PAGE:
Housing Needs Assessment – November 2022
SUMMARY HUMBOLDT COUNTY – NEVADA
Key findings of the study of Humboldt County’s housing market, including supply and
demand factors for future growth of the region are summarized below.
Demographic and Employment Overview
• After a number of years of decline, population in the county increased for three
consecutive years between 2018 and 2021, with population growth tied closely to gold
• The ratio of residents owning their homes declined in the last five years from almost
three quarters to slightly over two thirds of residents, now only slightly above US
• Median income, at the household and family levels exceeded national measures, though
average income levels were slightly lower. Per capita income in Humboldt County was
lower, likely due to a higher ratio of families with children used in the income estimate.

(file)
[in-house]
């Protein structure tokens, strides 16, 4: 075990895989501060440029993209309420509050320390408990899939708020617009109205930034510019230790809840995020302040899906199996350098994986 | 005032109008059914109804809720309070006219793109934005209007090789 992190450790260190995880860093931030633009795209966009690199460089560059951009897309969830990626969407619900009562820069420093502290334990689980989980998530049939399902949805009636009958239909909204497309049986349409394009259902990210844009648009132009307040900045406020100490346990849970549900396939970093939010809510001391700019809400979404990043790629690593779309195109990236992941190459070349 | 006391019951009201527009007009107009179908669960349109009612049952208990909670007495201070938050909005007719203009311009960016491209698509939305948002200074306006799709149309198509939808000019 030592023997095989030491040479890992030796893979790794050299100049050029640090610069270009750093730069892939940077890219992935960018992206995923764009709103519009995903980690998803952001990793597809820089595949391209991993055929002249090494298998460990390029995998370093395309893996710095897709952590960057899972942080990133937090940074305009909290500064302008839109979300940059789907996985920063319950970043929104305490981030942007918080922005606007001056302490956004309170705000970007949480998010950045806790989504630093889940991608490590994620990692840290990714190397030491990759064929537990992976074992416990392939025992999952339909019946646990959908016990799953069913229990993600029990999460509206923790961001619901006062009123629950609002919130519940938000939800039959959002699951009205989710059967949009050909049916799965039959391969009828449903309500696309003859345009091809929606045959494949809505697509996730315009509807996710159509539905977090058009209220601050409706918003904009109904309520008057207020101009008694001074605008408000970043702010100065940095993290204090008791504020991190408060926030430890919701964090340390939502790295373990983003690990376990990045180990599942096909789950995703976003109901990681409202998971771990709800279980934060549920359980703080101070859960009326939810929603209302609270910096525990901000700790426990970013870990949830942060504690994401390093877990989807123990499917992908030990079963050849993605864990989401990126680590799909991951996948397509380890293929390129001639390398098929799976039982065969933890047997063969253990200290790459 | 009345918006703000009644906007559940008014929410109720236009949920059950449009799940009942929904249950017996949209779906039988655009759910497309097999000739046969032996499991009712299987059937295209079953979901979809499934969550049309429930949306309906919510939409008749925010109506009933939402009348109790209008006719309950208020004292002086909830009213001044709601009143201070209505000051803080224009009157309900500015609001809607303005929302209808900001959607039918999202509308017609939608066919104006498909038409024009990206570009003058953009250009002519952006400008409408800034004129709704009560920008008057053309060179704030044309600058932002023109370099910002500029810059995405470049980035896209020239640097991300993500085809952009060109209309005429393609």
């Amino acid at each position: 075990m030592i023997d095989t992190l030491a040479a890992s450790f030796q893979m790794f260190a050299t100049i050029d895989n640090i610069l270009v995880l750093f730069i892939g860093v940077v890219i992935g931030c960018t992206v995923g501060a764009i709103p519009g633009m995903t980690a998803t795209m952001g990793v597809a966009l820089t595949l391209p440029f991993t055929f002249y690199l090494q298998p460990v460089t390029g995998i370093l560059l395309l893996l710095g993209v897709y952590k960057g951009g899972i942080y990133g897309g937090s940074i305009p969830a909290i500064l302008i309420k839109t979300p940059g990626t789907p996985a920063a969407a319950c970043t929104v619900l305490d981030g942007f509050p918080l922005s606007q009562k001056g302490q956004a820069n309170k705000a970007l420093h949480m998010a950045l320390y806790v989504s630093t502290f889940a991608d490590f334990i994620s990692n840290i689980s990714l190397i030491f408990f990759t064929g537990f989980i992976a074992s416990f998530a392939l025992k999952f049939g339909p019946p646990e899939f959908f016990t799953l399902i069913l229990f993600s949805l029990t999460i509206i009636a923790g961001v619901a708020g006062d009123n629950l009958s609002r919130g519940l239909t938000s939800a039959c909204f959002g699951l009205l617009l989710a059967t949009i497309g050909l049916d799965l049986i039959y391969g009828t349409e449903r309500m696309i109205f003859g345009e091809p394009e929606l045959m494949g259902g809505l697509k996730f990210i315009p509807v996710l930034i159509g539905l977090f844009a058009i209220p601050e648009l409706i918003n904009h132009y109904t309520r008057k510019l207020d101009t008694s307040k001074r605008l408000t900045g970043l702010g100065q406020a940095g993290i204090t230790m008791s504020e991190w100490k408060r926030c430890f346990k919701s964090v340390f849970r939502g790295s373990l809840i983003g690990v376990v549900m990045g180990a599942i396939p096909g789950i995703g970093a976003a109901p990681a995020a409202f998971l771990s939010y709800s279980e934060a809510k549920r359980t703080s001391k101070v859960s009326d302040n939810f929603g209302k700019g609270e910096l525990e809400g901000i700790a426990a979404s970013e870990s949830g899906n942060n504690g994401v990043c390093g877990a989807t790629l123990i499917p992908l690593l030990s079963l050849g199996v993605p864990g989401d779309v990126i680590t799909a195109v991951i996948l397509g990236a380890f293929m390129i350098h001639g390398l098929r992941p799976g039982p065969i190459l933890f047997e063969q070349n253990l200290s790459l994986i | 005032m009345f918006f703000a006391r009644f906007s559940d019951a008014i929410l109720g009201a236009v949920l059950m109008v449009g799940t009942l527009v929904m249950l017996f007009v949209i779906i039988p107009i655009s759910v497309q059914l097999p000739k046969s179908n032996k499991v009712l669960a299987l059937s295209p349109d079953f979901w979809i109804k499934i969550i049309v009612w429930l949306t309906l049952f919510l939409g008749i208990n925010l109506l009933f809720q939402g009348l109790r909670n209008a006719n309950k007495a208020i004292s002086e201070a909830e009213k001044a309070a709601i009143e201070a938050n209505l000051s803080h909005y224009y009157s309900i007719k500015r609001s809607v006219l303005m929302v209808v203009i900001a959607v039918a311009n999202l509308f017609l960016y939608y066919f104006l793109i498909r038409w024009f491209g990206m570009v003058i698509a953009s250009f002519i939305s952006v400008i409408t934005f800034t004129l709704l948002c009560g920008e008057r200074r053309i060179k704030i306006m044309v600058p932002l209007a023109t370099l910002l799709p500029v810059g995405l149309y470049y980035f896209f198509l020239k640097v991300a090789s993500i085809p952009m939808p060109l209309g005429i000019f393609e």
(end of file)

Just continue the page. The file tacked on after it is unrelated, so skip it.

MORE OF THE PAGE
• The county has had a high number of in-migrating new residents. Almost 50% of persons
moving from outside the county are in the range of 20 to 34 years of age. Over one-third
of these residents had a per capita income of $75,000 and over.
• Like most areas, Humboldt County lost some employment during the COVID-19
pandemic in 2020. By July 2022, employment remained slightly below 2019 levels, but,
due to a decline in labor force, the county had an unemployment rate of 2.6%,
significantly below natural unemployment levels.
• County wages increased by 6.7% between 2017 and 2022, below the CPI increase during
this period of 16.7%. The industry with the highest wages in Humboldt County in 2022
was the Utilities industry with a weekly wage at over twice than the countywide average
wage, followed by the Mining, Quarrying, and Oil and Gas Extraction industry at 1.75
times greater than the average wage. Other high wage industries include Manufacturing